Countergaming … What?

If we can reduce the definition of a countergame as merely defying expectation, what is ultimately the point of it? Similar to something like a “YouTube Poop,” where a user splices various segments of a television show or movie, often with other shows/movies, and molding them into something else entirely, countergaming sounds like nothing but an exercise of contradiction camouflaged with a “Dude … So meta!” self-reflexive existence.

That sounds harsh, though I don’t mean to be (entirely).

Aesthetically, Galloway’s framing of the countergame is digestible.  Commercial gaming often seeks to sell a believable experience. Often named “AAA” titles, they work best on high-end computers and console platforms, and are often lauded for their closeness to realism. In a way, commercial gaming is all about creating that sense of “transparency” – a suspension of disbelief modeled closely to reality that it then masks the scaffolding layers of code. You do not feel like you’re playing a “game” as explosions sound off and you struggle to the next objective. That is, until your character clips through a gap between the sandy beach textures and a large rock you were trying to hide behind – where your character falls infinitely into white, grey, or black space until you return to the previous checkpoint.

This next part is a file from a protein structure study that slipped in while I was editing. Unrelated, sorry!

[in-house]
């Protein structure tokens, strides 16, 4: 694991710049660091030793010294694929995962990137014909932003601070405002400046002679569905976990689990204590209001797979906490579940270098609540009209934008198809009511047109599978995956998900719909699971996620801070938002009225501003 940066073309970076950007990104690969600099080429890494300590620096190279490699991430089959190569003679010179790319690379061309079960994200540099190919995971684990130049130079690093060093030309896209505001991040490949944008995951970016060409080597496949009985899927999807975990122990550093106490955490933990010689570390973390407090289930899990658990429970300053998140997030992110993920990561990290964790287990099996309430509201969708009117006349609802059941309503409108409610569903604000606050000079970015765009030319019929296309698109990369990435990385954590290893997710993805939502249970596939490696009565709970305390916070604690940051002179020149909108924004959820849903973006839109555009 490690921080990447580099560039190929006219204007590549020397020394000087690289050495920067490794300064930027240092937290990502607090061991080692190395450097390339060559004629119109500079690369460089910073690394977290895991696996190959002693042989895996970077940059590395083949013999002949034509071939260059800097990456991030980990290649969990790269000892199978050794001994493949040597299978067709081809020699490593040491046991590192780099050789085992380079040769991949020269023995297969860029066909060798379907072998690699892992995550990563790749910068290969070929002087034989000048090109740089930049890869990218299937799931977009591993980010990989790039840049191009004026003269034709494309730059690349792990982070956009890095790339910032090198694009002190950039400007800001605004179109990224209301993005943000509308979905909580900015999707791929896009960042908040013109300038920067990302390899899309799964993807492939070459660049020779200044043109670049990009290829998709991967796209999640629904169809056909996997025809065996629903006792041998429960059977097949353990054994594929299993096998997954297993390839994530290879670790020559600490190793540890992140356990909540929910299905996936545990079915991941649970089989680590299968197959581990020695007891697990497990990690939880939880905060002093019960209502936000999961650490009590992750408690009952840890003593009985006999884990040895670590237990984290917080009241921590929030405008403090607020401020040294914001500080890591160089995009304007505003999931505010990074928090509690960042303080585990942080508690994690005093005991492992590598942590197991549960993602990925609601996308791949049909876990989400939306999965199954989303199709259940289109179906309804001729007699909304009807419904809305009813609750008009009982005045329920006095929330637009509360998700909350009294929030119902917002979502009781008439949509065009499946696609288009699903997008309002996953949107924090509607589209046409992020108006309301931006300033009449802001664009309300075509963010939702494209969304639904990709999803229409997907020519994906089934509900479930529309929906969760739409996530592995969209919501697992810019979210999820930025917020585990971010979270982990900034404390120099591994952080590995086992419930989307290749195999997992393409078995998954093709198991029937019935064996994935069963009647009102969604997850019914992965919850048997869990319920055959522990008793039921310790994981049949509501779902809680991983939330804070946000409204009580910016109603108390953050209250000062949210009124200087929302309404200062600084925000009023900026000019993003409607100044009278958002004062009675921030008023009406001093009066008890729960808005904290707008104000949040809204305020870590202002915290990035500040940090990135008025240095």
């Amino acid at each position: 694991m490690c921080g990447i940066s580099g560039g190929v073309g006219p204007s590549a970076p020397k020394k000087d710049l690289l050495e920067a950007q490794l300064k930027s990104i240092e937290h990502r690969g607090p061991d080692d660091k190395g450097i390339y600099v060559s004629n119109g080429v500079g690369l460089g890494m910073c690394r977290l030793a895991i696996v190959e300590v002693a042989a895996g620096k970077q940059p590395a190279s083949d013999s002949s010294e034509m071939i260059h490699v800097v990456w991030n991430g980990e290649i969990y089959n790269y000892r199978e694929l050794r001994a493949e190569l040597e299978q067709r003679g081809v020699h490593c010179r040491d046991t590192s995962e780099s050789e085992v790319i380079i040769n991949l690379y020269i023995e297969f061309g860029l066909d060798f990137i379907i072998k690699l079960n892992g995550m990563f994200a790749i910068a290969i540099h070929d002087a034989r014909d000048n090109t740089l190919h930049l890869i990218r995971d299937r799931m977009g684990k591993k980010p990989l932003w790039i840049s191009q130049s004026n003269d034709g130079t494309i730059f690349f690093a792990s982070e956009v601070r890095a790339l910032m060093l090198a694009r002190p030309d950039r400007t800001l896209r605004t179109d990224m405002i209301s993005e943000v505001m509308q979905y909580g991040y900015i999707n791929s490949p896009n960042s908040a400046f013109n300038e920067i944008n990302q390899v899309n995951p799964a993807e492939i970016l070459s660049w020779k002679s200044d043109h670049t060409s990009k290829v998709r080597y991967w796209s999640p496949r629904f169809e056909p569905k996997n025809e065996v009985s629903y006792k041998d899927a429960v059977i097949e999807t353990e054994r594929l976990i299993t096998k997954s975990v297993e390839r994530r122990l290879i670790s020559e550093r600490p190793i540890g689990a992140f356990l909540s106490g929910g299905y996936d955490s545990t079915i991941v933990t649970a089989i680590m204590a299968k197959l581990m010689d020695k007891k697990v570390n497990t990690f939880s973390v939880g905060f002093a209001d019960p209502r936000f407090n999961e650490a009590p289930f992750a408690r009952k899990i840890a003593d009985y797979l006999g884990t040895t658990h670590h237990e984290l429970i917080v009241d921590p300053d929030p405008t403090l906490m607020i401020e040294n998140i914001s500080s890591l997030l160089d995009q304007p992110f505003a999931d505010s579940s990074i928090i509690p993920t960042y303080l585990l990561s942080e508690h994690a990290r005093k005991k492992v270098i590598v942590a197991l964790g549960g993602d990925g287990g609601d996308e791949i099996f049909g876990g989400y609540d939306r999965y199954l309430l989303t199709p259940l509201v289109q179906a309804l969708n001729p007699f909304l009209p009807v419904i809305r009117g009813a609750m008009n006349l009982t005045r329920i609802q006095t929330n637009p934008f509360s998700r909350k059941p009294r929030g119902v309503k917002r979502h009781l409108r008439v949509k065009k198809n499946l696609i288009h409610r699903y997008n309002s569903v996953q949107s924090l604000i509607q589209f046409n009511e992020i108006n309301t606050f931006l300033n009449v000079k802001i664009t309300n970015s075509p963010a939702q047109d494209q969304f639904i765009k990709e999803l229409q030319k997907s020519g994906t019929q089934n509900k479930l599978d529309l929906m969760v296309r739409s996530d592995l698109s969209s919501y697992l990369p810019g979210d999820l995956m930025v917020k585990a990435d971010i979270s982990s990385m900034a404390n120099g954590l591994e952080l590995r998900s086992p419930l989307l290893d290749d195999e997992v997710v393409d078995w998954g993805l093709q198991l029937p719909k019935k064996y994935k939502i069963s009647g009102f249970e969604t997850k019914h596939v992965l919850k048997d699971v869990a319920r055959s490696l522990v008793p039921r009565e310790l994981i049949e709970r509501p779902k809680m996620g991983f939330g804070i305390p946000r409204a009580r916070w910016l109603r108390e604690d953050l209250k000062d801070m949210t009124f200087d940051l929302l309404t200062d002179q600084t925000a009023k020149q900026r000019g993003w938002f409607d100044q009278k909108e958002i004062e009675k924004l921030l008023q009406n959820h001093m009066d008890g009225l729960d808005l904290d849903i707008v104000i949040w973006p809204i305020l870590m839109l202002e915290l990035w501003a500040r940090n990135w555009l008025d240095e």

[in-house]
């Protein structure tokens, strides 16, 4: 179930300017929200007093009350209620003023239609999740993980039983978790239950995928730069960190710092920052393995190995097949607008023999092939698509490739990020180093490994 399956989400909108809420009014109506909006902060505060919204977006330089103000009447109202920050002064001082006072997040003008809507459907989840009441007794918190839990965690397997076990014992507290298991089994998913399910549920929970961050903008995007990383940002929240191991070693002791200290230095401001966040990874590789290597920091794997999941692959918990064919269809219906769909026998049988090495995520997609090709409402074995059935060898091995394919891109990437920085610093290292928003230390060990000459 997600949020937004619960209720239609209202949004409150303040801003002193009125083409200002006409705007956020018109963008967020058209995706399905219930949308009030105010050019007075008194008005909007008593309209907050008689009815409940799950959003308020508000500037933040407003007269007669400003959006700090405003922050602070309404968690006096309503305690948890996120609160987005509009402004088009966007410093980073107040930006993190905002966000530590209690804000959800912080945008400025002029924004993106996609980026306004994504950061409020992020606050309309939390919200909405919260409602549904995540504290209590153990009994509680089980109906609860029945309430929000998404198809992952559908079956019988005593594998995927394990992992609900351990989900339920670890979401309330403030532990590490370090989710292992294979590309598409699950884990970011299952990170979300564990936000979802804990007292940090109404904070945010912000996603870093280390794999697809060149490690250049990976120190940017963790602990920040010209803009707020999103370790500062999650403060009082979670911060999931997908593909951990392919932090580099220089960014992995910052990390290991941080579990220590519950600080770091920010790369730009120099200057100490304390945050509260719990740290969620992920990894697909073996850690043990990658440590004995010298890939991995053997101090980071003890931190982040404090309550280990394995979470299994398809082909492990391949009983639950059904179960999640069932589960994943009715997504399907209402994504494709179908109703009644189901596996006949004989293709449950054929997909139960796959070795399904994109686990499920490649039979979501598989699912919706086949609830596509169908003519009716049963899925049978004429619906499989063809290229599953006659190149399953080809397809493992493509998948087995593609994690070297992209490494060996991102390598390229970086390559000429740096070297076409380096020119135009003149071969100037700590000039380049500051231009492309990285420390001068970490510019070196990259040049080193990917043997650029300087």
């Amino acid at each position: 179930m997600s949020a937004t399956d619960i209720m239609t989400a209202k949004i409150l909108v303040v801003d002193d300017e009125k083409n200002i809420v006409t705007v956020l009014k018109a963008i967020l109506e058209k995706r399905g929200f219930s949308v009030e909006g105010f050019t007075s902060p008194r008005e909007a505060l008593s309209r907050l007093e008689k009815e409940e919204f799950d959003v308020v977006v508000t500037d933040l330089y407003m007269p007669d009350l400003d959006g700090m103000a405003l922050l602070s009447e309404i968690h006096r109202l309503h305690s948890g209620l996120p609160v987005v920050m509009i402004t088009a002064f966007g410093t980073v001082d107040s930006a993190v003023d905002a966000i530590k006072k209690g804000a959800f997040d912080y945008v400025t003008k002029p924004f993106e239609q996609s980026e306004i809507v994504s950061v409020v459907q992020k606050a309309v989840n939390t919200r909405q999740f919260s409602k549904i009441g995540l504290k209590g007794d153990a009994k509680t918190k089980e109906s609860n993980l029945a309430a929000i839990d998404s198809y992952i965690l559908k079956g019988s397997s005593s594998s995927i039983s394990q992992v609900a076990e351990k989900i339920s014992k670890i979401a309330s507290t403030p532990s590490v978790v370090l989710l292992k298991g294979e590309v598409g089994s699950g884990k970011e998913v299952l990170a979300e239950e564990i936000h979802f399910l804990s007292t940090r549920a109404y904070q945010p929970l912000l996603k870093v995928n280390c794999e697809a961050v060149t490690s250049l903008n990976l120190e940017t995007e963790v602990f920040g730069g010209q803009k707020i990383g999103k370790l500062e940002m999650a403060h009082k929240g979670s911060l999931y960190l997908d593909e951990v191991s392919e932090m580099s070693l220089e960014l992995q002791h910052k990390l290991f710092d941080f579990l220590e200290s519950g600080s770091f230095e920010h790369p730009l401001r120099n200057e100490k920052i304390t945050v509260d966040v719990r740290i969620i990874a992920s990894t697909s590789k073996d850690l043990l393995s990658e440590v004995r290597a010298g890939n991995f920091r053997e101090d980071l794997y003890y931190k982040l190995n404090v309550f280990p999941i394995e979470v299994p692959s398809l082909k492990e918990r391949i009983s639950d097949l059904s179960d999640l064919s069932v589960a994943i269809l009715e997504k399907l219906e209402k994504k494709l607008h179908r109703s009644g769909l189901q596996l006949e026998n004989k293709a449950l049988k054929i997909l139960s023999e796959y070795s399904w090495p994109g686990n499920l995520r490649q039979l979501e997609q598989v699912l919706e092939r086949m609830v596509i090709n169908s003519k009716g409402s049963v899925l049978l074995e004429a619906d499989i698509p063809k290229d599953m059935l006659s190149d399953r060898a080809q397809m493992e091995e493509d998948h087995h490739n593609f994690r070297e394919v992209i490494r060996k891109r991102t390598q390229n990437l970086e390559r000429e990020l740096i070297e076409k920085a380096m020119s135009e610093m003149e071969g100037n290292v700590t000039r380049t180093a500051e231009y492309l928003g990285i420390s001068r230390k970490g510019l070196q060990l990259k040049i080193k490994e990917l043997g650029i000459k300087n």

It is this unmasking of code—foregrounding—and the celebration of such glitches—visual artifacts—that frames the existence of a countergame. In a regular, commercially-produced title, things are supposed to move as we expect them to. When I pull left on the stick, my character should look or strafe left. Both the control scheme and the physics of a game should feel “natural,” even if not modeled by reality.

To the countergame, attention to realism is not the goal. Unlike commercial games, where narrative and form are interlocked in a working manner, a countergame has no interest in cohesion. Similar to the YouTube Poop, aesthetic becomes central. Game physics are invented and molded to the artist’s desire,  and interactivity is all but entirely eliminated.

But if interactivity, if the very elements of a “game” are removed from the countergame, how exactly is it still a “game?”  Galloway unfortunately doesn’t answer this, and leaves the door open to interpretation.  I think he’s on the right track by dropping machinima (like the very web-famous Red Versus Blue) and other methods of intersecting gaming as some type of mixed-media pursuit, but perhaps the problem is that countergaming-while-gaming just is not possible.